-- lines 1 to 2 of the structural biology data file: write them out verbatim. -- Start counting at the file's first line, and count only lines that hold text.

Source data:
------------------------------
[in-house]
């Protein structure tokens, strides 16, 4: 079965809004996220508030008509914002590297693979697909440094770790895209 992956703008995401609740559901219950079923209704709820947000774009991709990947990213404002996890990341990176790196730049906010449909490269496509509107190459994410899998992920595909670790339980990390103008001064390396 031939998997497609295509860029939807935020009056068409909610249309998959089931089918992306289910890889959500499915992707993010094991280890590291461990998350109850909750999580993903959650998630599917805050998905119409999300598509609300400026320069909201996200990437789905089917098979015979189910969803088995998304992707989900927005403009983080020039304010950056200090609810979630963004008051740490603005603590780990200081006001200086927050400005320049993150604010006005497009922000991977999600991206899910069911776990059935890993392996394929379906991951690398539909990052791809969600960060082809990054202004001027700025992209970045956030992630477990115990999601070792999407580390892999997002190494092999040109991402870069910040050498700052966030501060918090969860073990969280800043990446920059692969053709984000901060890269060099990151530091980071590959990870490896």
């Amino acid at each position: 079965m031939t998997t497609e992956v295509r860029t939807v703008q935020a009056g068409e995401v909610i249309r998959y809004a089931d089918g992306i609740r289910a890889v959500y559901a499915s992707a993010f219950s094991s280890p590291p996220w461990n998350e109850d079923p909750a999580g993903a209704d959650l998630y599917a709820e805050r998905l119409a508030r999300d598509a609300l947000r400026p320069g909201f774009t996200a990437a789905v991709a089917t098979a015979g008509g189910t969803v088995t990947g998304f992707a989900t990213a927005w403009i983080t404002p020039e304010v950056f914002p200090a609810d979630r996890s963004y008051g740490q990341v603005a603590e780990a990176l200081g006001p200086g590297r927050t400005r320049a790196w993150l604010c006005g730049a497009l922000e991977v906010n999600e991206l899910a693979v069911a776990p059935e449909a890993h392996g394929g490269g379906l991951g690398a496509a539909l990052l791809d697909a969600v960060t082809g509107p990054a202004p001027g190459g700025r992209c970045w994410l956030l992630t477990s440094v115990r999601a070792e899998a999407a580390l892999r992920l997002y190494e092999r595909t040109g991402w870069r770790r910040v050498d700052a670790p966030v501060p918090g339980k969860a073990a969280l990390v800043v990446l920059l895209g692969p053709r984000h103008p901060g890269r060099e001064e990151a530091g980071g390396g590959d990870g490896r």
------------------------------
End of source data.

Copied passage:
[in-house]
């Protein structure tokens, strides 16, 4: 079965809004996220508030008509914002590297693979697909440094770790895209 992956703008995401609740559901219950079923209704709820947000774009991709990947990213404002996890990341990176790196730049906010449909490269496509509107190459994410899998992920595909670790339980990390103008001064390396 031939998997497609295509860029939807935020009056068409909610249309998959089931089918992306289910890889959500499915992707993010094991280890590291461990998350109850909750999580993903959650998630599917805050998905119409999300598509609300400026320069909201996200990437789905089917098979015979189910969803088995998304992707989900927005403009983080020039304010950056200090609810979630963004008051740490603005603590780990200081006001200086927050400005320049993150604010006005497009922000991977999600991206899910069911776990059935890993392996394929379906991951690398539909990052791809969600960060082809990054202004001027700025992209970045956030992630477990115990999601070792999407580390892999997002190494092999040109991402870069910040050498700052966030501060918090969860073990969280800043990446920059692969053709984000901060890269060099990151530091980071590959990870490896």